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Riot police blocked the passage of thousands of anti-government protesters marching on congress in Peru’s capital, Lima. Officers used tear gas and water cannon on activists who slammed government corruption and called on the president for change.
Clashes broke out between police and the protesters as the crowd tried to push its way to congress. Hooded youths pelted riot officers with stones, while some protesters burnt and trampled a coffin-shaped box with President Ollanta Humala’s name on it.
Lima police Chief General Luis Praeli said 15 people were arrested during the unrest
Protesters allege that President Humala has not implemented the changes he promised in the public sector two years after his election in 2011.
“The citizens, trade unions, youth are expressing our opposition and our grievance against the policies of the government of Humala, a government that promised a series of changes, a series of reforms and all he has done in these two years of government is not fulfill them,” said protester Javier Torres.
The protest is the latest in a wave of anti-government demonstrations as discontent with Humala’s rule grows. His rating in popularity polls has slipped to 33 percent, the lowest since he assumed the presidency.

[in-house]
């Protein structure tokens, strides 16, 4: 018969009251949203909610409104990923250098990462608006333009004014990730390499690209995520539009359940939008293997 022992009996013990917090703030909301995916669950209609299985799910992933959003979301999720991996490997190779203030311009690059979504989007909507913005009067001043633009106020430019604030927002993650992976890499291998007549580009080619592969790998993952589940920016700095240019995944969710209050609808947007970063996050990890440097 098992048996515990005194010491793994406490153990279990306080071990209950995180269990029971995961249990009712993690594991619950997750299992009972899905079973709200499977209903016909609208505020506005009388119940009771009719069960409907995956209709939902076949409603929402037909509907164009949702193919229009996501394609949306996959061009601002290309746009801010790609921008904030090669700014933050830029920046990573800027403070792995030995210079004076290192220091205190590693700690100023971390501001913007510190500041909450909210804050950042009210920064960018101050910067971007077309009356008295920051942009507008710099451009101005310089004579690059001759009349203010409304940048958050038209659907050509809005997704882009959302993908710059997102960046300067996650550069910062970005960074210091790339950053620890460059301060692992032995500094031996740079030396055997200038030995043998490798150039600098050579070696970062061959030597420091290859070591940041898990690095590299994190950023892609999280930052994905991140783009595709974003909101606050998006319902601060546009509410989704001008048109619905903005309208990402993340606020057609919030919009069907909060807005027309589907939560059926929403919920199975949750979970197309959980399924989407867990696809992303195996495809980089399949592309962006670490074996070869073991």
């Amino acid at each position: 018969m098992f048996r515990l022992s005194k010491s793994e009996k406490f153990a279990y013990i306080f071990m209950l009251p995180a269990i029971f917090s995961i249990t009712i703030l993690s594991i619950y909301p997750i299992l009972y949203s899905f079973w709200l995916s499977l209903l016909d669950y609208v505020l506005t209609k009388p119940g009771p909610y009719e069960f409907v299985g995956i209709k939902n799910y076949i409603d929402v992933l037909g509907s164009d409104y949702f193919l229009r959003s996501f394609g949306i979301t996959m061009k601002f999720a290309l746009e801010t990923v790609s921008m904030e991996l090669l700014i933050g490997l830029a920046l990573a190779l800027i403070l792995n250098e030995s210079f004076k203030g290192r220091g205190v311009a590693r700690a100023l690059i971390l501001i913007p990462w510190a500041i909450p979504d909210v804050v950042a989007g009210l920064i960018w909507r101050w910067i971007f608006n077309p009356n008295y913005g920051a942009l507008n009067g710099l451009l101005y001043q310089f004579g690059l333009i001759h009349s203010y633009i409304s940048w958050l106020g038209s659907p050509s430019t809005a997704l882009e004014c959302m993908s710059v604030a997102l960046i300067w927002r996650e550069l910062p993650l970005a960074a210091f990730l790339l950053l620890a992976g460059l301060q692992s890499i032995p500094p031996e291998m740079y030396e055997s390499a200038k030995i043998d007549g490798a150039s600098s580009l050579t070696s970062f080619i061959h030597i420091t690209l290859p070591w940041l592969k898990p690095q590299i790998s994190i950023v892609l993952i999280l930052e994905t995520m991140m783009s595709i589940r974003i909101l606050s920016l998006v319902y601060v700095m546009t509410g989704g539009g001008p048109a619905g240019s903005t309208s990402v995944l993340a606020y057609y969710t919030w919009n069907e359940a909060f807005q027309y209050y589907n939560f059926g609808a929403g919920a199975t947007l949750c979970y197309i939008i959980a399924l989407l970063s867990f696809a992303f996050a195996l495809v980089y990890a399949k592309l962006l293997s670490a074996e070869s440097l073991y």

Public discontent focuses on new legislation that seeks to reform government bureaucracy and universities. Civil workers are worried that the new laws will lead to massive cuts in the public sector.
Professor Fernando Tuesta of the Peruvian Catholic University told RT’s Spanish channel, RT Actualidad, that President Humala had lost the support of the left without achieving the support of the right.
“Humala has left himself dangerously isolated from the left,” said Tuesta, adding that the Ollanta promised “totally different policies” to the ones he has adopted for the last two years.
Political analyst Yusef Fernandez stressed that Humala gained popular support with pledges of a political and economic policy based of the demands of the people, but never came good on his promises. He told RT Actualidad that the real winners under Humala’s rule had been foreign businesses investing in Peru.